Sacrificed

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“Sacrificed places Chanette Paul among the classiest thriller writers of our day.”

Sacrificed by Chanette Paul is a long and satisfying read. Despite its length it is a page-turner that will keep you reading long past the moment the midnight oil burns out. It is a thriller and a family saga with heft and portent. The novel thrusts us deeply into the troubled seas of racial identity in pre- and post-apartheid South Africa, as well as into the tragic and chaotic political mix that comprises modern-day Democratic Republic of Congo (DRC).

From the desperate Belgian Congo in 1961—the time of the murder of President Patrice Lumumba—to life in the natural beauty of South Africa, now a country that 20 years after apartheid ended, sadly is riddled with crime. South African author, Chanette Paul, does not sugarcoat reality.

Ambiguity and coincidence serve as the major organizing principles of this complex and evocative novel. Protagonist Caz Colijn notes this and quotes the poet John Donne, “no man is an island.” Life is an intricate puzzle of interconnected stories—those we know and those that remain hidden. What happens in one life shakes the web of interconnection with often unforeseen consequences.

Caz, a 53-year-old woman, translates English and Afrikaans books. She is a recluse, living alone in a remote part of the rural Cape Province of South Africa—the Overberg. Unexpectedly her estranged sister calls from Belgium to tell her that their mother is dying and wants to see Caz. She declares that Fien is not Caz’s biological mother, and she, not Caz’s sister. This news comes as a thunderbolt to Caz and galvanizes her into undertaking the trip to Belgium. She is obsessed with a search for her biological mother.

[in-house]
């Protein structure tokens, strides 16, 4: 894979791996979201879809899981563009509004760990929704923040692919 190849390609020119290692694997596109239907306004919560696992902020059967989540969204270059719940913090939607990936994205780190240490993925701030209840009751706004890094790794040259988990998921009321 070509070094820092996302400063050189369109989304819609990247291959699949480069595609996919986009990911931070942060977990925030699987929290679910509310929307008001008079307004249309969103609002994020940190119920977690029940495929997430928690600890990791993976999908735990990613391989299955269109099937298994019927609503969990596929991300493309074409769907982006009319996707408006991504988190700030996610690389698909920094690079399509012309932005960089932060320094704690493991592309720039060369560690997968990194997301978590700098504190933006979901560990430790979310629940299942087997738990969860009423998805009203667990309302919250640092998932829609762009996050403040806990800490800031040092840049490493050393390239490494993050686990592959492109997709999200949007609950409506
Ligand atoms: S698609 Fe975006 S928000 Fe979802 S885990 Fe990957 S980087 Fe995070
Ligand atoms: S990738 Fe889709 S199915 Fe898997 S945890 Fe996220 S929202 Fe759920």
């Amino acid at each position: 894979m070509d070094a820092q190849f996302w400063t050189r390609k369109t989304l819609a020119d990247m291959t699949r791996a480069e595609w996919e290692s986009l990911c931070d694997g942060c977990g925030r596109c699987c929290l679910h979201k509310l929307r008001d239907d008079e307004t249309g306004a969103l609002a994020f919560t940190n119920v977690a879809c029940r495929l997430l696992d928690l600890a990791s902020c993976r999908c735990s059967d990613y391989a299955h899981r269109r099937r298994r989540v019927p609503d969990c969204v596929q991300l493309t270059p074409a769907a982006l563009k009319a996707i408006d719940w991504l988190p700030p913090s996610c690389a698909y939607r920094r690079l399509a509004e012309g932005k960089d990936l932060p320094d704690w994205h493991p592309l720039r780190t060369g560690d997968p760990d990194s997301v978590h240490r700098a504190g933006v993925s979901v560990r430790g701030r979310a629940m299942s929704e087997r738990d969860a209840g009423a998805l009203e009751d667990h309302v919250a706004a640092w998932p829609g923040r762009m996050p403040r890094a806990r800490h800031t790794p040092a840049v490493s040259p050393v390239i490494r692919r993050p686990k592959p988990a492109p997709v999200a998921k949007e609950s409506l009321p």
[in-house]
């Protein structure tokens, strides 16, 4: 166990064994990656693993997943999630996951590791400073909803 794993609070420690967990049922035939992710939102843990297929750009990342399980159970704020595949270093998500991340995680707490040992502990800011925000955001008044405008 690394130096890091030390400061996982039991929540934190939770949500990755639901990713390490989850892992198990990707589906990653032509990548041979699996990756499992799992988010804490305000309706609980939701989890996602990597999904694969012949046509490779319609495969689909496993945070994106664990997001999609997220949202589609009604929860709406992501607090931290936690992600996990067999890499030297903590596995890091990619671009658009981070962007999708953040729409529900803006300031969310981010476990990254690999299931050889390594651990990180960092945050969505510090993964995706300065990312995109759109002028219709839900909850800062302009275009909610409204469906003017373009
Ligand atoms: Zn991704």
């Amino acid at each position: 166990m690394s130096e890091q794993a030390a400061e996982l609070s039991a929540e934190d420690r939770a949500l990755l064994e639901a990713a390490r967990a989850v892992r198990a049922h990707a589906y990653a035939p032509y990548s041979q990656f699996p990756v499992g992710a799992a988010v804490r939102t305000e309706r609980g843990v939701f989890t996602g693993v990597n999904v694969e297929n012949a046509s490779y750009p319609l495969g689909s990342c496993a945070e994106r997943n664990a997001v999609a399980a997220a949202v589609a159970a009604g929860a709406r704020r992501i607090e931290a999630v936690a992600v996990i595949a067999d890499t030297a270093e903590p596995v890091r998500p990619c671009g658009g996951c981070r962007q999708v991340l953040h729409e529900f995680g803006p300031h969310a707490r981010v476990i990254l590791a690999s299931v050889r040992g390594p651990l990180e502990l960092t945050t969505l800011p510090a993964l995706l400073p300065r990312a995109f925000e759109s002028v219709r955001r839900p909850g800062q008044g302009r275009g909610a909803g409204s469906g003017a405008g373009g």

We meet a host of characters, all with interconnected ties to Caz, although often they and she do not know this. There are the two mysterious Congolese men who shadow Caz’s every move, a professor of contemporary African history who finds himself thrust into the mix, and a Belgium detective who follows apparently synchronistic clues that ultimately do not produce conclusive evidence. There are African spirits, nkisi, African art, and spiritual rituals—all somehow associated with diamonds. Any more details will be spoilers to this gripping thriller.

Caz is a white woman but she has a remarkable black daughter, an international super-model, Lilah. Lilah’s father was Caz’s white, Afrikaner, long since divorced from husband. Cross-currents of race and racial identity abound.

“Of course, she realized that there must have been a racial mix somewhere for her to have given birth to Lilah, but she would never have thought that it would be a father or grandfather, an old transgression of the immorality law on the Maritz side, perhaps even of Magdel’s forefathers in days gone by who had fallen out of the family tree.

Now it turned out she herself was of color. Despite her white skin.

Until Lilah had said it so comically, it had not really dawned on her. A half-breed. That was what she was. It didn’t turn her into anything or anyone other than Caz Colijn, but it was still a shock. An idea she would have to get used to. . . .

She and Lilah came from a family tree where they had to make peace with shades. Like the yesterday-today-and-tomorrow tree had to make peace with its fading flowers.”

In Sacrificed the arcs of many storylines merge and part and ultimately leave several threads hanging. This in itself is satisfying and realistic, an intelligent way to conclude the book. Intimate family trajectories, as well as those of grandiose political schemas cannot be neatly packaged simply because they have become more transparent to the characters and the reader. Ultimately, we are left with some answers but also more questions.

If there is a weakness in the novel it is the somewhat sketchy role of the two Congolese men who doggedly follow Caz. Their philosophy of “reAfrikanization + Dewhitenization = Total Afrikan Liberation” deserves far more development than simply serving as a plot device in the riveting mystery and drama around Congolese uncut diamonds and political ambition.

But this is a minor quibble in what is a compelling read in author Paul’s North American debut. After 41 novels written in Afrikaans and published in her native South Africa, Sacrificed places Chanette Paul among the classiest thriller writers of our day.